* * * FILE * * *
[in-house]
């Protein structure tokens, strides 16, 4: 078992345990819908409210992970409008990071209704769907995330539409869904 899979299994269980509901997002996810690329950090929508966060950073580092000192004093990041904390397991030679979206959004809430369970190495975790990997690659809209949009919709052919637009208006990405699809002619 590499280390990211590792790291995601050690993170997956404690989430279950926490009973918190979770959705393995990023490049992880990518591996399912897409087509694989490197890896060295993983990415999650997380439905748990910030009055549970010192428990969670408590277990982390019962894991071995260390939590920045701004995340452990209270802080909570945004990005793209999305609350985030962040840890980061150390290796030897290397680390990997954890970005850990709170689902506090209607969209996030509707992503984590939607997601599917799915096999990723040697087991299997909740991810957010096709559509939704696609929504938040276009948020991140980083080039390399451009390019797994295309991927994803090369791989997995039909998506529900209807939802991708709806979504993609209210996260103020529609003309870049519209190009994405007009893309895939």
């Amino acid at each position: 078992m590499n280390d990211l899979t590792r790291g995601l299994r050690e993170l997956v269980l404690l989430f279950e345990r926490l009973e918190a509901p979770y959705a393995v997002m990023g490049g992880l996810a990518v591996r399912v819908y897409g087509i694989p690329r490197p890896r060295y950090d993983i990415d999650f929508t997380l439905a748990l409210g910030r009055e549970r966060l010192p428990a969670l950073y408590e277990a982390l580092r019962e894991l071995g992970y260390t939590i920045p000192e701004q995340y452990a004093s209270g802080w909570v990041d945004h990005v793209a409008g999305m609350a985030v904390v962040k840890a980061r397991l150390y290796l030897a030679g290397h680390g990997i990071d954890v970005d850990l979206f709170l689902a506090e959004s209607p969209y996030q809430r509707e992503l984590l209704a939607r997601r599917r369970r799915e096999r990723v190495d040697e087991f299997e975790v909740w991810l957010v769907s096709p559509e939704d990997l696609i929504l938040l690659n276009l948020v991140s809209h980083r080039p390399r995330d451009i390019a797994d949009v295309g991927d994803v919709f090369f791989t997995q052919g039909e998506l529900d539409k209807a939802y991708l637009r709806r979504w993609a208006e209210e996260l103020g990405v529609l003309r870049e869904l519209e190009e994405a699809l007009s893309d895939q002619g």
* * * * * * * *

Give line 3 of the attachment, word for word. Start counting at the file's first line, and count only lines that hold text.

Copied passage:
């Amino acid at each position: 078992m590499n280390d990211l899979t590792r790291g995601l299994r050690e993170l997956v269980l404690l989430f279950e345990r926490l009973e918190a509901p979770y959705a393995v997002m990023g490049g992880l996810a990518v591996r399912v819908y897409g087509i694989p690329r490197p890896r060295y950090d993983i990415d999650f929508t997380l439905a748990l409210g910030r009055e549970r966060l010192p428990a969670l950073y408590e277990a982390l580092r019962e894991l071995g992970y260390t939590i920045p000192e701004q995340y452990a004093s209270g802080w909570v990041d945004h990005v793209a409008g999305m609350a985030v904390v962040k840890a980061r397991l150390y290796l030897a030679g290397h680390g990997i990071d954890v970005d850990l979206f709170l689902a506090e959004s209607p969209y996030q809430r509707e992503l984590l209704a939607r997601r599917r369970r799915e096999r990723v190495d040697e087991f299997e975790v909740w991810l957010v769907s096709p559509e939704d990997l696609i929504l938040l690659n276009l948020v991140s809209h980083r080039p390399r995330d451009i390019a797994d949009v295309g991927d994803v919709f090369f791989t997995q052919g039909e998506l529900d539409k209807a939802y991708l637009r709806r979504w993609a208006e209210e996260l103020g990405v529609l003309r870049e869904l519209e190009e994405a699809l007009s893309d895939q002619g």